United States District Court, M.D. Georgia, Macon Division
REPORT AND RECOMMENDATION
STEPHEN HYLES, UNITED STATES MAGISTRATE JUDGE
pending before the Court is Defendants Smith and
DeLoach's motion to dismiss (ECF No. 77). For the reasons
explained below, it is recommended that Defendants'
motion be granted.
failure to intervene claims against Defendants Deloach and
Smith arise from a May 14, 2014 cell extraction. Compl.
10-11, ECF No. 1. He filed his original complaint on December
28, 2015. (ECF No. 1.) In that complaint, Plaintiff described
Defendants Deloach and Smith as being “a few feet from
[Plaintiff's] cell (K-2 #14)” but did not allege
that either actually saw a use of excessive force or were in
a position to prevent or stop the use of excessive force.
13, 2016, the undersigned recommended Plaintiff's claims
against Defendants Deloach and Smith be dismissed because
Plaintiff “failed to allege facts sufficient to meet
[his] burden.” R. & R. 15, ECF No. 18. In
objections to the Report and Recommendation
(“R&R”), Plaintiff stated that Defendants
Deloach and Smith “authorized, plan[ned] and directly
supervised the violent cell extraction” and were
“directly in front of [Plaintiff's] cell”
with a “clear view into the cell where excessive force
and assault transpired.” Obj. to R.&R. 1-2, ECF No.
55. Plaintiff also alleged that Defendants Deloach and Smith
failed to “intercede” during the incident or
“report, review surveillance, and insure medical
treatment” afterwards. Id. at 2.
November 29, 2016, U.S. District Judge Marc Treadwell issued
an order adopting the R&R-except for the recommendation
on the failure to intervene claims. Order 2, ECF No. 62. He
remanded those claims to the undersigned “to consider
whether [Plaintiff] should be allowed to amend his complaint
to allege [the additional facts alleged in his objections]
and, if so, whether the failure to intervene claims should
proceed.” Order 1-2. Plaintiff was then allowed to
amend his complaint and his failure to intervene claims
proceeded through the initial screening required by 28 U.S.C.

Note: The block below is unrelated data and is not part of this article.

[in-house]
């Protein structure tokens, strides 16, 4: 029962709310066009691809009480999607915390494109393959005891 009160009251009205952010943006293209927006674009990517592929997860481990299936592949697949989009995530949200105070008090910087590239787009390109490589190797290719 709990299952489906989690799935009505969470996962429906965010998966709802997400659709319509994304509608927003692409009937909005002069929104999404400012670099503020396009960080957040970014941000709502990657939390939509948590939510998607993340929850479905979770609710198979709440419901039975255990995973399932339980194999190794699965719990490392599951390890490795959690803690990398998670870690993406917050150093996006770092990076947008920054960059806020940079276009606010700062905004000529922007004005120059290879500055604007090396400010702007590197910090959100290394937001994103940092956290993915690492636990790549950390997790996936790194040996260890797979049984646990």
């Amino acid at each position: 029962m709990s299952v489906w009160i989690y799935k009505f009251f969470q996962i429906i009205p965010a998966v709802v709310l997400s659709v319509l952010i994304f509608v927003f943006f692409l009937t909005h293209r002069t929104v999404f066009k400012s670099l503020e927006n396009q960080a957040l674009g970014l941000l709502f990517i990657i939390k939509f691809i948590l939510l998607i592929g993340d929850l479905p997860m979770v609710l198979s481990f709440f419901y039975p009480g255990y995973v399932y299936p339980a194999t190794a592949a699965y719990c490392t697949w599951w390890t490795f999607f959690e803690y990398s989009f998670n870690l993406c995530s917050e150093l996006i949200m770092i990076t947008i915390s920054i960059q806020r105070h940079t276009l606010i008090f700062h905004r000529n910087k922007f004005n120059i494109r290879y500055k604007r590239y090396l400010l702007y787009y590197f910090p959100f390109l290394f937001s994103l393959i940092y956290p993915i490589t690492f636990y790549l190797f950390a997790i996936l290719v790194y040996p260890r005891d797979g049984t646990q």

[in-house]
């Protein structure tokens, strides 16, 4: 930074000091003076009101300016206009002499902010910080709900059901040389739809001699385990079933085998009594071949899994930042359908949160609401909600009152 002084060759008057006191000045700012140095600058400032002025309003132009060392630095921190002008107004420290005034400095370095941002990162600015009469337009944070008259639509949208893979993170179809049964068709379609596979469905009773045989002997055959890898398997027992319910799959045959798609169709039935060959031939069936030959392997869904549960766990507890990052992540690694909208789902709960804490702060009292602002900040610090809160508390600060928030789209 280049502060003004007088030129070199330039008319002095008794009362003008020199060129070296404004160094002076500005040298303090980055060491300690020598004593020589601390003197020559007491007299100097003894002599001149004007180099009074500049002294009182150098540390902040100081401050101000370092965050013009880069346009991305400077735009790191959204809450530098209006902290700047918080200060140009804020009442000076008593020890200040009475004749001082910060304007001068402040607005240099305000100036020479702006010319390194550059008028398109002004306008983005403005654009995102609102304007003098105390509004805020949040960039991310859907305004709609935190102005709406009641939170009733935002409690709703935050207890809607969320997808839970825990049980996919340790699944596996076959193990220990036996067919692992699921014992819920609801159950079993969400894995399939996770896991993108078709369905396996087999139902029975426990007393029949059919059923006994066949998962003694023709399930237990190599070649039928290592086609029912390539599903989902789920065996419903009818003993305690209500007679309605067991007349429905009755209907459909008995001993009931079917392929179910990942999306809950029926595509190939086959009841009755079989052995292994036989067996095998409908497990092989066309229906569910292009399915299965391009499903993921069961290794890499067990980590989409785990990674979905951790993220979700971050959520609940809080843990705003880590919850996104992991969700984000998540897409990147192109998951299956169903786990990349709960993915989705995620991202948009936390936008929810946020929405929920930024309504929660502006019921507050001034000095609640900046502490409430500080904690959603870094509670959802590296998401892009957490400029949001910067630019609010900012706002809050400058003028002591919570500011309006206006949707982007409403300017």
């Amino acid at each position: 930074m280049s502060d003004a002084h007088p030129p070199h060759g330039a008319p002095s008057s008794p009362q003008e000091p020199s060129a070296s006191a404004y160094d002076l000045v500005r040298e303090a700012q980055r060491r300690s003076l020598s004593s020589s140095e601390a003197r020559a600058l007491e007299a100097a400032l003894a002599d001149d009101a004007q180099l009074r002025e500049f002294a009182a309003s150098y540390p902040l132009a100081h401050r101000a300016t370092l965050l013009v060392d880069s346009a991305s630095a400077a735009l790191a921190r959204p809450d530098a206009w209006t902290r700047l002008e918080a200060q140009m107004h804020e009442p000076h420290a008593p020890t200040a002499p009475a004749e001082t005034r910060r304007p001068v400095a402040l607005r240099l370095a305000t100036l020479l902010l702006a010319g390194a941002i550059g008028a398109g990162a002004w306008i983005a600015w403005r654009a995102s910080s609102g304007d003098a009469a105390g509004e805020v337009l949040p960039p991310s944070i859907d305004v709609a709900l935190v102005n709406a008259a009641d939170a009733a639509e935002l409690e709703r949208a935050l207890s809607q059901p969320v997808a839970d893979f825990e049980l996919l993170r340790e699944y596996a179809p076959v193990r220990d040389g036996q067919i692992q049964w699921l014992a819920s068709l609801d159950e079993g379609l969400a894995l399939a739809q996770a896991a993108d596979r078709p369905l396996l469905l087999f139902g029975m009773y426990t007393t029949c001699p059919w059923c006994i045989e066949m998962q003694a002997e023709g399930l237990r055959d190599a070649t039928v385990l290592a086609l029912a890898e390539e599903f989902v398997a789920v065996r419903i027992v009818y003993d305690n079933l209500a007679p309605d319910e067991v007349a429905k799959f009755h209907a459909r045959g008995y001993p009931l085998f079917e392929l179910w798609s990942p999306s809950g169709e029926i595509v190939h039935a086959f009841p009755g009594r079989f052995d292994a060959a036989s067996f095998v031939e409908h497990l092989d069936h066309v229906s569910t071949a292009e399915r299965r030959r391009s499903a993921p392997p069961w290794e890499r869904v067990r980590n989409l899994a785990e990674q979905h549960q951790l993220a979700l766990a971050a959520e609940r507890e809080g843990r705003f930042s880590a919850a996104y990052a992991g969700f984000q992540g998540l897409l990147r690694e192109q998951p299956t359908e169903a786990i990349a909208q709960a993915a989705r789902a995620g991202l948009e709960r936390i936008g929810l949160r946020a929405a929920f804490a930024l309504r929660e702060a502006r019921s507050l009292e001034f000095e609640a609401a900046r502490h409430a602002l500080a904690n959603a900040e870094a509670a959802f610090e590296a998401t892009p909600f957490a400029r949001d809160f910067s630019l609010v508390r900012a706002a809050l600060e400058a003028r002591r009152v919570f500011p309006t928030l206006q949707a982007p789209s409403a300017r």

§ 1915A(a). (ECF Nos., 67, 73.)
Deloach and Smith filed their motion to dismiss
Plaintiff's claims (ECF No. 77) on June 5, 2017. They
contend that because “Plaintiff failed to utilize the
Georgia Department of Corrections' Statewide Grievance
Procedure, and . . . exhaust his available administrative
remedies, ” his “claims against Defendants
DeLoach and Smith are due to be dismissed.” Defs.'
Mot. to Dismiss 1-2, ECF No. 77. The Court agrees, and thus
recommends that Defendants' motion be granted.
42, United States Code section 1997e(a) provides that
“[n]o action shall be brought with respect to prison
conditions under section 1983 of this title . . . by a
prisoner confined in any jail, prison, or other correctional
facility until such administrative remedies as are available
are exhausted.” “[W]hen a state provides a
grievance procedure for its prisoners, as Georgia does here,
an inmate alleging harm suffered from prison conditions must
file a grievance and exhaust the remedies available under
that procedure before pursuing a § 1983 lawsuit.”
Johnson v. Meadows, 418 F.3d 1152, 1156 (11th Cir.
2005) (internal quotation marks and citation omitted). The
argument that a plaintiff has failed to satisfy section
1997e(a) is properly raised in a motion to dismiss.
Bryant v. Rich, 530 F.3d 1368, 1375 (11th Cir. 2008)
(“[E]xhaustion should be decided on a Rule 12(b) motion
to dismiss[.]”). Furthermore, since dismissal for
failure to exhaust is not an adjudication on the merits, the
Court can resolve factual disputes using evidence from
outside the pleadings. Id. at 1376.
a motion to dismiss for failure to exhaust administrative
remedies is a two-step process.” Turner v.
Burnside, 541 F.3d 1077, 1082 (11th Cir. 2008).
“First, the court looks to the factual allegations in
the defendant's motion to dismiss and those in the
plaintiff's response, and if they conflict, takes the
plaintiff's versions of the facts as true.”
Id. If, taking plaintiff's facts as being true,
the defendant is entitled to dismissal for failure to
exhaust, then the complaint should be dismissed. Id.
“If the complaint is not subject to dismissal at the
first step . . ., the court then proceeds to make specific
findings in order to resolve the disputed factual issues
related to exhaustion.” Id. The defendant
bears the burden of proof during this second step.
Plaintiff's Failure to Exhaust
Deloach and Smith move to dismiss for lack of exhaustion
claiming that the Georgia Department of Corrections (GDOC)
has a grievance procedure which applies to all inmates and
Plaintiff failed to utilize this procedure regarding the
claim against them.Defs.' Mot. to Dismiss ...